My eye was drawn to the provocative headline, “Alcoa head says weak dollar is bad for US industry.” How could that be? Aren’t American manufacturing firms being hurt by an overvalued dollar that increases the price of their goods made here relative, say, to imports from China? That may be true, I learned, but that is not what bothers Klaus Kleinfeld, the CEO of Alcoa. He is worried because a weaker dollar makes the products that Alcoa manufactures outside the United States more expensive inside the United States. “It is actually hurting us substantially,” Kleinfeld told the Financial Times. “Most [US manufacturing firms] have an even larger manufacturing base today outside of the U.S.”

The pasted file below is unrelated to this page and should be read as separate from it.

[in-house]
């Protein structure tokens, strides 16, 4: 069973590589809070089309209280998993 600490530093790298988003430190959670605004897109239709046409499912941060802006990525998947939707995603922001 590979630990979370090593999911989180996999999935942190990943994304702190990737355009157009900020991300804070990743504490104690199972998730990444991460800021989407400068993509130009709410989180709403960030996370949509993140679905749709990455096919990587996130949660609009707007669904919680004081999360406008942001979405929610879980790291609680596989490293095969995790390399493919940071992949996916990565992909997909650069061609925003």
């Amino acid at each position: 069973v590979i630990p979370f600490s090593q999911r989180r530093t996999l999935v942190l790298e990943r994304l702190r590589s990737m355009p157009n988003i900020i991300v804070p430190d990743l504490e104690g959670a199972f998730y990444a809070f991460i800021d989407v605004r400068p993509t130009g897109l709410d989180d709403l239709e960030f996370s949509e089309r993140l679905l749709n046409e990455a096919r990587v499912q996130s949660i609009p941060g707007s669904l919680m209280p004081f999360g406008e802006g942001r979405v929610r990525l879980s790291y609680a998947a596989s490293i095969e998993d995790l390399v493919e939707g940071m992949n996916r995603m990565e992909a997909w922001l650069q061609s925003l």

The German-born and educated Kleinfeld, who until recently headed Siemens, said he had been discussing the matter with officials in Washington. And what, I wonder, was their response? “Yes, Mr. Kleinfeld, we know it’s a big problem. We’ve been trying for years to get American manufacturers to ship their jobs overseas, and now this decline in the dollar is undermining our efforts." I wonder what Ron Bloom would have said.